MSc Thesis: Analysis and Comparison of Energy Consumption and Energy Simulation in Rimaskóli Primary School


REYKJAVIK, June 4 - MSc in Sustainable Energy Engineering candidate, Tenley Propst, successfully defended her master's thesis where she performed an analysis and comparison of energy consumption and energy simulation of the Rimaskóli Primary School. Tenley's work was supervised by Dr. Jónas Þór Snæbjörnsson from Reykjavik University and Dr. Þórhildur Fjóla Kristjánsdóttir from Green Building Council Iceland. With examination by Dr. Björn Marteinsson from University of Iceland.

PXL_20210604_142943996_3Tenley began by noting that as the world moves towards sustainable energy resources while dealing with the climate change and energy security, it is important to investigate the ways in which energy is consumed. In Iceland particularly, geothermal energy is abundant and utilized for district heating within buildings. However, in attempts to make the energy system even more sustainable, there must be analysis of where energy waste might come from in order to find accurate ways to prevent loss.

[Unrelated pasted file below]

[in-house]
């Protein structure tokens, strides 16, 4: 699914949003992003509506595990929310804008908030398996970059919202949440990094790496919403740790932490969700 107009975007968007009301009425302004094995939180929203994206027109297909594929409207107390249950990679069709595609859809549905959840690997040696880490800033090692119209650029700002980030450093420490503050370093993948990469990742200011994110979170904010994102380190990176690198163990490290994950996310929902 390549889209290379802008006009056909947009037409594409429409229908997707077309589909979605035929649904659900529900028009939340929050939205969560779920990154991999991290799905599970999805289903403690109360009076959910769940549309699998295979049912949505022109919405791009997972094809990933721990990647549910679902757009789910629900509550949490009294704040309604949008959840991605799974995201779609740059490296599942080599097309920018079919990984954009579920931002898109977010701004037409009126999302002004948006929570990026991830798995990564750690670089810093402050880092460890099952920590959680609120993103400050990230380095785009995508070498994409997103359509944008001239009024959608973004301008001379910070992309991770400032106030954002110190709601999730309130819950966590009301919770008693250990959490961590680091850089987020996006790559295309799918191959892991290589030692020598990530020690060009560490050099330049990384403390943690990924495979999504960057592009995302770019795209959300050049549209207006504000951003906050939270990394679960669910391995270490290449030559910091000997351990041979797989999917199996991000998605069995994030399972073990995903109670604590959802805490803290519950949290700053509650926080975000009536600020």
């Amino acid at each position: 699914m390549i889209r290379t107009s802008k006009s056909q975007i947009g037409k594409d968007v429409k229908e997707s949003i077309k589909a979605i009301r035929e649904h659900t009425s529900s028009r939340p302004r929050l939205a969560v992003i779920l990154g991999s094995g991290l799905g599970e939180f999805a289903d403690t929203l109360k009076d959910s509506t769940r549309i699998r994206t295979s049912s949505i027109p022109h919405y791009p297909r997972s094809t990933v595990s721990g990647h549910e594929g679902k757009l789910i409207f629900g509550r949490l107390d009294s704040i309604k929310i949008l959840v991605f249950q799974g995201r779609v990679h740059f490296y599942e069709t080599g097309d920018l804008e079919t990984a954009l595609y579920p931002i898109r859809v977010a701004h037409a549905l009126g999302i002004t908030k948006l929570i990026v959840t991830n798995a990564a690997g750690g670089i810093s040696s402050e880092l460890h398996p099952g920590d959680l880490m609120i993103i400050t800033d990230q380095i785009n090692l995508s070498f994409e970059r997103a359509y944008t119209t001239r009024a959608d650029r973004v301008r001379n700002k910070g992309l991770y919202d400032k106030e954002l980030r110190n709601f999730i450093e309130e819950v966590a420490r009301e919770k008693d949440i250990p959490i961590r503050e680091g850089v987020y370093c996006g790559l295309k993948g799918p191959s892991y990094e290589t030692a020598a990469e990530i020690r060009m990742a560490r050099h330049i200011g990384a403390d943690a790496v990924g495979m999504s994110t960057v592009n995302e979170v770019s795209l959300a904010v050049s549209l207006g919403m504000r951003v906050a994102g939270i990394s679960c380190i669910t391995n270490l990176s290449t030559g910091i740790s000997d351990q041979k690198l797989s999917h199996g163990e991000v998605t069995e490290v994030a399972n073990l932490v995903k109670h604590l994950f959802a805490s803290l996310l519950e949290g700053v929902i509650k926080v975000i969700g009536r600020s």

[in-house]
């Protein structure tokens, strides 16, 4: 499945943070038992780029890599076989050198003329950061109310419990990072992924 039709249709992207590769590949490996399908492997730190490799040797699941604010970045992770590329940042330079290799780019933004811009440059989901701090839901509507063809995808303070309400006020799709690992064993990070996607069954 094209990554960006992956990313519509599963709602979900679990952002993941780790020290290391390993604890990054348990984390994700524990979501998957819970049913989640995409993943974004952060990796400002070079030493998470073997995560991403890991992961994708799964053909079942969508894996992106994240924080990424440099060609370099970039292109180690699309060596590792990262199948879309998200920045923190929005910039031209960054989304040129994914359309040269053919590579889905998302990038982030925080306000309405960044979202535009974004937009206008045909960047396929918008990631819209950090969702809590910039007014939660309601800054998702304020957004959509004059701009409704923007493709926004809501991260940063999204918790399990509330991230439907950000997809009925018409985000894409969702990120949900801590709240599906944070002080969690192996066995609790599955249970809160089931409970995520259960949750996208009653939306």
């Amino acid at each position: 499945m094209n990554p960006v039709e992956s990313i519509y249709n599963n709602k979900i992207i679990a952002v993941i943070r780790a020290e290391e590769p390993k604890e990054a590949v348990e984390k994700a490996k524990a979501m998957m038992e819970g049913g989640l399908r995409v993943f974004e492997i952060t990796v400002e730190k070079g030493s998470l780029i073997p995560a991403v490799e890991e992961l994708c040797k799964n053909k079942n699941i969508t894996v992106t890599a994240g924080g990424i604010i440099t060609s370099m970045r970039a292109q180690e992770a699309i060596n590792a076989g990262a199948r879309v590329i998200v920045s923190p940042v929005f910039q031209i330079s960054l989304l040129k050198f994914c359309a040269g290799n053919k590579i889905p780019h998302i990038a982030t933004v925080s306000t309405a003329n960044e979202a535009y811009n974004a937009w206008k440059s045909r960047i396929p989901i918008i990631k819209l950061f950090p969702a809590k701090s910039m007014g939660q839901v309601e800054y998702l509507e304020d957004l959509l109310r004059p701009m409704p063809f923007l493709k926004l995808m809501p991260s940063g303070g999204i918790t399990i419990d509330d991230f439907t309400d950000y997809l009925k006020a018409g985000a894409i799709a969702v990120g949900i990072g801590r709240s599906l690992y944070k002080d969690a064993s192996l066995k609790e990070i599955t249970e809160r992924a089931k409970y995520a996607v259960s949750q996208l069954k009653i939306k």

Tenley conducted a case study analysis, in which the heat energy consumption of Rimaskóli primary school is researched. With measured data on the return hot water temperature, inflow rate, and electricity consumption, she analyzed an estimate of the energy consumption patterns. Using design and utility drawings along with the measured data, Tenley constructed a simulation model using IDA-ICE simulation software. Heat energy consumption by radiators were modeled in the program, displaying results 12% higher then measured results. 

To gain a further understanding of building energy performance, Tenley adjusted the control mechanisms for radiators and window openings. While automatic radiator and window control displayed the highest heat energy consumption values compared to other variations, the indoor air temperature achieved is closest to the thermal comfort setpoint of 21˚C. Changes to window glazing showed that a reduced Uvalue for windows will decrease the heat loss experienced by 32.5%. The absense of an exhaust ventilation system was simulated, yielding reduced heat energy consumption and heat loss. 

Tenley's results indicate where further research on the measured data should be focused and its impact on the modeled results.

Congratulations Tenley for an excellent thesis defense!


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